Tucson Reveals Its Elusive Secret For One Night Only: The Queen Of The Night

bloomCreativecommons.org/Jöshua Barnett

At some point between now and August 1, a majestic flower will unveil its beauty in Tucson, Arizona, for one night only.

Each year Tucson celebrates the annual, summer blooming of its most elusive flower, the Queen of the Night at Tohono Chul Gardens, home to the world's largest collection of “Peniocereus Greggi”.

Native to southwestern North America, the cactus looks like a bunch of dead sticks for most of the year and only reveals its spectacular flower for one night in the heat of the early Tucson summer. When the summer heat begins to build, the buds of this night-blooming cereus begin to appear. After a period of start-and-stop growth, the buds blossom in a mass blooming on one night between the end of May and the beginning of August. Researchers still don’t know how the flowers know when to bloom en masse.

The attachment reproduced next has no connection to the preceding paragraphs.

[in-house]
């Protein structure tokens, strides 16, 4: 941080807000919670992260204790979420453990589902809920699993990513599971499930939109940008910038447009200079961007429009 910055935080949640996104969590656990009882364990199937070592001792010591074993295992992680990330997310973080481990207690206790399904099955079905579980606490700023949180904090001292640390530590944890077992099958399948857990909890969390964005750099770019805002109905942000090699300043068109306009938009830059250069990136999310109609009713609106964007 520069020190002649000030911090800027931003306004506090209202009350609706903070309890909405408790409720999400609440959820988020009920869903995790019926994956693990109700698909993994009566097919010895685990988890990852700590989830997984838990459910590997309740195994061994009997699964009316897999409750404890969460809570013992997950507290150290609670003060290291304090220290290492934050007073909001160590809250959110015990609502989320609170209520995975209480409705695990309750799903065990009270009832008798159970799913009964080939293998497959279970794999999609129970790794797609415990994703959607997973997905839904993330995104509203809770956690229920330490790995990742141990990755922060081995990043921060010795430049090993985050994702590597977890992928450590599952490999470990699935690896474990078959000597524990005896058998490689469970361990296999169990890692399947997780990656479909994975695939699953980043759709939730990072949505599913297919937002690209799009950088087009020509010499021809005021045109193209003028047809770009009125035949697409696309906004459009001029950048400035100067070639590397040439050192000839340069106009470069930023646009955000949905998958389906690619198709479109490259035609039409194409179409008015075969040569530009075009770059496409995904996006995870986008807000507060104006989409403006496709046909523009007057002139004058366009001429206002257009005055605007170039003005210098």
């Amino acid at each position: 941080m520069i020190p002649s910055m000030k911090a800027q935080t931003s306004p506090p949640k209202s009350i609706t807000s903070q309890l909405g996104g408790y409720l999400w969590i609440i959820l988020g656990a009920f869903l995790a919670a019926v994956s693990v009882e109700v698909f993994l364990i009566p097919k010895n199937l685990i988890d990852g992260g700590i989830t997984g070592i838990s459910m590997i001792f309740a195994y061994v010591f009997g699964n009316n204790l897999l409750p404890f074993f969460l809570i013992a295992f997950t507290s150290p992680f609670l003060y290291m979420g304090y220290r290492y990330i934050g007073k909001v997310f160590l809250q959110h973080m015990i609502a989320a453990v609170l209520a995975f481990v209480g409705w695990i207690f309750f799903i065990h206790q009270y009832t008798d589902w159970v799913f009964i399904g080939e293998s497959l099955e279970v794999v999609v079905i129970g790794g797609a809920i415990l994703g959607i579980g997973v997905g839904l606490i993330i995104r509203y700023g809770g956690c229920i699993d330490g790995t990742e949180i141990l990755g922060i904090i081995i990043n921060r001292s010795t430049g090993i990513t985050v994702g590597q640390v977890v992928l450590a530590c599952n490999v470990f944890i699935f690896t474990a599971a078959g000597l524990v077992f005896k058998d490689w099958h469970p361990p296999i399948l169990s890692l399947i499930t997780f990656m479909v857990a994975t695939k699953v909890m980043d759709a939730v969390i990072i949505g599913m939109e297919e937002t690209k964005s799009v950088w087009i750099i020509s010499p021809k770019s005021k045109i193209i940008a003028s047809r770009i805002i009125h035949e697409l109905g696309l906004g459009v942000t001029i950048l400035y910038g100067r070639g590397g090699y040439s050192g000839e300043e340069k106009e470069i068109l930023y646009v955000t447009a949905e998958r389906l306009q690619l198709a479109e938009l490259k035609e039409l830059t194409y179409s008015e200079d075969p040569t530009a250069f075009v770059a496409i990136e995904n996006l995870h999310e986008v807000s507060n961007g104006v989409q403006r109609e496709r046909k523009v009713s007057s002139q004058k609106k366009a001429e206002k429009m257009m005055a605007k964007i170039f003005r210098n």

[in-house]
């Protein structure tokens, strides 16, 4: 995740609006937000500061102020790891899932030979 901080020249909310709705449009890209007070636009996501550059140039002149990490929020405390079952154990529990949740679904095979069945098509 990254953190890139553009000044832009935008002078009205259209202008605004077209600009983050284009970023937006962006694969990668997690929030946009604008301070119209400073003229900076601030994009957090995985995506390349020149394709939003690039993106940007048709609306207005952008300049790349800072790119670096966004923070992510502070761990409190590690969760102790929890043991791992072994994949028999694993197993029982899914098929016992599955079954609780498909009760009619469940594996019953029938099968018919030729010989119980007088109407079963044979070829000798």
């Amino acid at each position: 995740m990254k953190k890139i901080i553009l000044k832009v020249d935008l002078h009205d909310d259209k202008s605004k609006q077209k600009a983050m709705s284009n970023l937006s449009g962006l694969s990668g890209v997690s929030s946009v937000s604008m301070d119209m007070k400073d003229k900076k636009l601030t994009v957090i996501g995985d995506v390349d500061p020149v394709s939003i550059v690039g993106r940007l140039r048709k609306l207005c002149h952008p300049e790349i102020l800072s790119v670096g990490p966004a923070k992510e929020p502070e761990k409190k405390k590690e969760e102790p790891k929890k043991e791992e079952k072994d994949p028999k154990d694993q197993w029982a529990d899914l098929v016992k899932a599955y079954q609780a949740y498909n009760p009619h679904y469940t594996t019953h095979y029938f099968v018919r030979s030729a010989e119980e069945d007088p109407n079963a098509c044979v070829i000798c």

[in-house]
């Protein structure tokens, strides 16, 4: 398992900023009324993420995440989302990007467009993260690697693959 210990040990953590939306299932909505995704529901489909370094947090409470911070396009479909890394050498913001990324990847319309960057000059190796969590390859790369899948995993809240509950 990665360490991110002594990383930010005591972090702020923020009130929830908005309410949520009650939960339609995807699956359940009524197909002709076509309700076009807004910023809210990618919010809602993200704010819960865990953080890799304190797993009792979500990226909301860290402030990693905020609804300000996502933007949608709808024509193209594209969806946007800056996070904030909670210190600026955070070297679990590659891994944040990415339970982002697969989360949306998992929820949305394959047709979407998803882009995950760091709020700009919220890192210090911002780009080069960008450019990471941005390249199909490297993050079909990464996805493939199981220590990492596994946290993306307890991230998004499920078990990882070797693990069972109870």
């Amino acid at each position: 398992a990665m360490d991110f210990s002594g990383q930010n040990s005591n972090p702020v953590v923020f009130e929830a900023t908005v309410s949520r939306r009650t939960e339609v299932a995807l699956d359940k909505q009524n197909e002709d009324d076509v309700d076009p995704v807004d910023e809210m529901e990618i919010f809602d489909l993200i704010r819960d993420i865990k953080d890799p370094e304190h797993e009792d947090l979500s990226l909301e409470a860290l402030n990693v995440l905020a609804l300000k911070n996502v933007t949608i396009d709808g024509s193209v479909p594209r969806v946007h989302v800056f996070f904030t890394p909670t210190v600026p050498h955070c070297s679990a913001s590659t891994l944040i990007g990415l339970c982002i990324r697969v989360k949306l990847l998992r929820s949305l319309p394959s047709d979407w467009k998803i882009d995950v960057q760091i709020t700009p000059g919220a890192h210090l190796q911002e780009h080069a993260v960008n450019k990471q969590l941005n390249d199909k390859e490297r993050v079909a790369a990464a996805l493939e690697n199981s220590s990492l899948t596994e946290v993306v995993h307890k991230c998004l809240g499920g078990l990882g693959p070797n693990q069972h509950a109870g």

Each year, for one evening only, Tohono Chul Gardens opens its doors to visitors from around the world to experience the mystery, majesty and beauty this mass night-blooming. Visitors stroll along luminaria-illuminated trails leading to each plant to marvel at these gorgeous flowers and breathe in their intense scent.

Flowers start opening at 5pm and are in full bloom by 8pm. The beautiful palm-sized flower is wilted within a few hours of sunrise.

As the mass blooming of the Queen of the Night is hard to predict - sometimes there are as little as 12 hours between the announcement of Bloom Night and Bloom Night itself - it’s best to register for "Bloom Watch" emails.